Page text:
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3 Types of Love

By Jay Shetty

When we broaden our concept of love, we realize there are many ways to find it, create it, and maintain it.

Love That “Looks Right”

Think back to your first love. Did you feel an obsessive desire to see and speak to this person as much as possible? Did you believe they were perfect? Or maybe you couldn’t eat, sleep, or focus on daily tasks. This is the kind of relationship that consumes you, and it’s more infatuation than it is real love. 

In a relationship like this, we try to mimic what we think real love is as depicted by popular media. We believe love is supposed to be an exciting rush with dramatic twists and turns. 

This type of love, also referred to as early stage love, mostly consists of mimicked behaviors and feelings based on a person’s external qualities. We do what we think we’re supposed to do, chasing what we believe love is supposed to feel like, when in reality what we’re experiencing isn’t fully love.

In a 2005 study by the Department of Anthropology at Rutgers University, a team of researchers led by Helen Fisher studied the effect of different kinds of love on the human brain in two groups of people. One group described their feelings toward their partners as steady and long-lasting. The second group expressed feelings of obsession toward their partner. 

Researchers studied each subject’s brain activity as they looked at their partner’s photos. The brains of those who described feeling a more obsessive love lit up in the area of the brain that corresponds with addiction.

In many ways, we can become more than just metaphorically addicted to love (or our perception of what love is).

However, early stage love behavior is not an inherently negative thing. It only becomes a problem when it doesn’t mature from infatuation into a more sustainable, practical, and real kind of love. Obsession is not love— but it can turn into something solid over time if you allow the seeds of real love to grow. 

Hard Love

This kind of love comes from painful relationships that bring difficult lessons. It’s not so much love as it is trauma bonding. You find yourself in a toxic relationship, trying to keep things going because you want to create something that lasts. But the highs and lows here are extreme— the good times are excellent, and the bad times are unbearable. 

This kind of love isn’t love at all. Real love is calm, soothing, consistent, and might even feel boring to someone who is accustomed to experiencing hard love. Hard love is an emotional roller coaster consisting of two people that aren’t giving each other enough patience and grace.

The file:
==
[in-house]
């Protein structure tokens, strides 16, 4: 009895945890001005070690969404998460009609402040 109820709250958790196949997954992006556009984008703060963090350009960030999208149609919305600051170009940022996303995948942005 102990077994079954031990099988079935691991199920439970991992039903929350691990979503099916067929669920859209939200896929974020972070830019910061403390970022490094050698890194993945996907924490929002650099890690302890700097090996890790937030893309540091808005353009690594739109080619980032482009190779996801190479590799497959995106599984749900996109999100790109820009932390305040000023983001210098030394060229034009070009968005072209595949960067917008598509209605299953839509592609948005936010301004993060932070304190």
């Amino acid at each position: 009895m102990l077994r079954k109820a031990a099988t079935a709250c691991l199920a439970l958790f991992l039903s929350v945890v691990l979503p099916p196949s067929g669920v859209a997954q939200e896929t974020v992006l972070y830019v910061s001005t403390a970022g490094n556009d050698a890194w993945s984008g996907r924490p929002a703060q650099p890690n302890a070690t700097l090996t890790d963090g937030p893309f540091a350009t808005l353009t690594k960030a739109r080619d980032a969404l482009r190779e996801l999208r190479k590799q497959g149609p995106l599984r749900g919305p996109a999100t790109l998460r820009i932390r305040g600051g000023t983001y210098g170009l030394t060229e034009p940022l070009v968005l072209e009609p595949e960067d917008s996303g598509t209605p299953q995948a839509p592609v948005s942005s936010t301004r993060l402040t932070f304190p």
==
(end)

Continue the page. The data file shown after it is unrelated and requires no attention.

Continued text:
Relationships based on hard love are difficult and often painful, but serve as a good example of what you don’t want to accept in life. 

After you’ve experienced such a relationship, you may better understand what you need in order to heal your wounds and find the kind of love you deserve. Hard love is best left behind.

Love That Lasts 

The kind of love we all dream of. Real, solid, authentic, and unbreakable. This love is forgiving, gentle, consistent, and secure. Your partner loves you just the way you are and wants you to be the best version of yourself, and you return the sentiment fully. 

This is the closest we can get to unconditional love, but it’s better described as universal love. It’s the same love you experience when you think of your family, nature, animals, soulmates, God, source, the world— all of this is encompassed by universal love. 

That being said, this kind of love is not necessarily perfect. Just because it’s present doesn’t mean you won’t experience pain and challenges. But with this love, you can overcome absolutely everything. 

You can find love in many different ways.

Part of the irony of love is that we think we can only access it in limited ways, but this isn’t true. You can find love everywhere, in anything, and whenever you want. Believing that only certain people, places, and things will bring you this love is an illusion. 

We imagine a door guarding love and that to experience it we must find the one key that opens the door, and that the key is another person— or in their pocket at least. But love is much bigger than that. Love is always within you, around you, and looking for you. All you have to do is notice it. 

More than anything, know that when you choose to live your life on purpose, you are never truly separated from love.

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1 Fisher, Helen, Arthur Aron, and Lucy L. Brown. “Romantic Love: An Fmri Study of a Neural Mechanism for Mate Choice.” The Journal of Comparative Neurology 493, no. 1 (2005): 58–62. 
2 RKD // AgencyND // University of Notre Dame. “Science of Generosity.” More About the Initiative // Science of Generosity // University of Notre Dame, December 17, 2009.

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